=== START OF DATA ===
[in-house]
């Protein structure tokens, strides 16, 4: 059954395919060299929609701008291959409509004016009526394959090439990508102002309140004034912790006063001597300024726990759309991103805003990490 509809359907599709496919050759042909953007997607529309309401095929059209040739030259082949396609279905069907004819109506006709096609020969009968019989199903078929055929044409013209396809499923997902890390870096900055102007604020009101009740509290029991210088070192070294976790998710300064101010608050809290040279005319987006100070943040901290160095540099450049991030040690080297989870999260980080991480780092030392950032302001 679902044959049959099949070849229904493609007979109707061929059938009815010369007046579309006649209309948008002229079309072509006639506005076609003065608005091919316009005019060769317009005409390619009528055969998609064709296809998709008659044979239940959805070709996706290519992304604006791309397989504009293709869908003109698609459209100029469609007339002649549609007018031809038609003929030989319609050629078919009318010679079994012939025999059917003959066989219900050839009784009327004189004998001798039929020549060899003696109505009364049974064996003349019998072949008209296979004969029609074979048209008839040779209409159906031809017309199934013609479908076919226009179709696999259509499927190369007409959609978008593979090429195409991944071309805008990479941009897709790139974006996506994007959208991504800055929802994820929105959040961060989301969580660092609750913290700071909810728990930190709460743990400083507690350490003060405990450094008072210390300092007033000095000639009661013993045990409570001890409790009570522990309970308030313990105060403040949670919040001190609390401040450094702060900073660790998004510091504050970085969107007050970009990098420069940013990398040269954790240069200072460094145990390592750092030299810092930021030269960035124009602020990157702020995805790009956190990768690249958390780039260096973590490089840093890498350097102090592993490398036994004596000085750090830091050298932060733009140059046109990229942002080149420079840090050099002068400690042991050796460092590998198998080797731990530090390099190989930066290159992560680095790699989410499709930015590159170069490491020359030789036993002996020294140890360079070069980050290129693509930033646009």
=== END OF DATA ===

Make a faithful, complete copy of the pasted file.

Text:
[in-house]
């Protein structure tokens, strides 16, 4: 059954395919060299929609701008291959409509004016009526394959090439990508102002309140004034912790006063001597300024726990759309991103805003990490 509809359907599709496919050759042909953007997607529309309401095929059209040739030259082949396609279905069907004819109506006709096609020969009968019989199903078929055929044409013209396809499923997902890390870096900055102007604020009101009740509290029991210088070192070294976790998710300064101010608050809290040279005319987006100070943040901290160095540099450049991030040690080297989870999260980080991480780092030392950032302001 679902044959049959099949070849229904493609007979109707061929059938009815010369007046579309006649209309948008002229079309072509006639506005076609003065608005091919316009005019060769317009005409390619009528055969998609064709296809998709008659044979239940959805070709996706290519992304604006791309397989504009293709869908003109698609459209100029469609007339002649549609007018031809038609003929030989319609050629078919009318010679079994012939025999059917003959066989219900050839009784009327004189004998001798039929020549060899003696109505009364049974064996003349019998072949008209296979004969029609074979048209008839040779209409159906031809017309199934013609479908076919226009179709696999259509499927190369007409959609978008593979090429195409991944071309805008990479941009897709790139974006996506994007959208991504800055929802994820929105959040961060989301969580660092609750913290700071909810728990930190709460743990400083507690350490003060405990450094008072210390300092007033000095000639009661013993045990409570001890409790009570522990309970308030313990105060403040949670919040001190609390401040450094702060900073660790998004510091504050970085969107007050970009990098420069940013990398040269954790240069200072460094145990390592750092030299810092930021030269960035124009602020990157702020995805790009956190990768690249958390780039260096973590490089840093890498350097102090592993490398036994004596000085750090830091050298932060733009140059046109990229942002080149420079840090050099002068400690042991050796460092590998198998080797731990530090390099190989930066290159992560680095790699989410499709930015590159170069490491020359030789036993002996020294140890360079070069980050290129693509930033646009």